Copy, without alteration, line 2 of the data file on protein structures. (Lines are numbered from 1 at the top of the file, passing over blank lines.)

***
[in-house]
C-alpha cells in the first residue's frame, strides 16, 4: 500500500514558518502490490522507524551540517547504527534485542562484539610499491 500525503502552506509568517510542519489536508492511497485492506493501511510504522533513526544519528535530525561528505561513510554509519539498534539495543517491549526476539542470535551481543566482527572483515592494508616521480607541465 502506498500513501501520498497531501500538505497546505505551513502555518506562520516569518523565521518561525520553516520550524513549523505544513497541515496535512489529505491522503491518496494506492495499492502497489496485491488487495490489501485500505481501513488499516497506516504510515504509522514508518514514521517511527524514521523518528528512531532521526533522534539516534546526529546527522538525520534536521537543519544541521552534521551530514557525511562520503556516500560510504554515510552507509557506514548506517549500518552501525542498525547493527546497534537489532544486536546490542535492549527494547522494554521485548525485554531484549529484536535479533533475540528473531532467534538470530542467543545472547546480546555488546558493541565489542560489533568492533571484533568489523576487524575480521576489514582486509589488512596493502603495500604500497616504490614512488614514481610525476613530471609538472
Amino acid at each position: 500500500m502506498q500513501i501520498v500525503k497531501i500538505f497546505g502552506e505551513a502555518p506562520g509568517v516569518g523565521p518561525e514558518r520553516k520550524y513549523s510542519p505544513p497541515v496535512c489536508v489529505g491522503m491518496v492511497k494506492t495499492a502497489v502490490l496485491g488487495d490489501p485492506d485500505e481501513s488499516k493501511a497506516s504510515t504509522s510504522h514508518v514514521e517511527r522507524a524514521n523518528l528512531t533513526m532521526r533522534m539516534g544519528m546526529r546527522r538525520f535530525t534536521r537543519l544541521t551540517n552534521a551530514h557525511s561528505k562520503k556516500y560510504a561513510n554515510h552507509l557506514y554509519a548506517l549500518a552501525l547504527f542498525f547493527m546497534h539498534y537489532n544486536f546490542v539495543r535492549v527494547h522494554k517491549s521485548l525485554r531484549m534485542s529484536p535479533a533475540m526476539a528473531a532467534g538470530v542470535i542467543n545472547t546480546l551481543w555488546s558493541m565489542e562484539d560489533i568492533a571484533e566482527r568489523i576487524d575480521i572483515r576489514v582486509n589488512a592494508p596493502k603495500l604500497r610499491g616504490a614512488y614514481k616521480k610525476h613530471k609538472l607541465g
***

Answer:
C-alpha cells in the first residue's frame, strides 16, 4: 500500500514558518502490490522507524551540517547504527534485542562484539610499491 500525503502552506509568517510542519489536508492511497485492506493501511510504522533513526544519528535530525561528505561513510554509519539498534539495543517491549526476539542470535551481543566482527572483515592494508616521480607541465 502506498500513501501520498497531501500538505497546505505551513502555518506562520516569518523565521518561525520553516520550524513549523505544513497541515496535512489529505491522503491518496494506492495499492502497489496485491488487495490489501485500505481501513488499516497506516504510515504509522514508518514514521517511527524514521523518528528512531532521526533522534539516534546526529546527522538525520534536521537543519544541521552534521551530514557525511562520503556516500560510504554515510552507509557506514548506517549500518552501525542498525547493527546497534537489532544486536546490542535492549527494547522494554521485548525485554531484549529484536535479533533475540528473531532467534538470530542467543545472547546480546555488546558493541565489542560489533568492533571484533568489523576487524575480521576489514582486509589488512596493502603495500604500497616504490614512488614514481610525476613530471609538472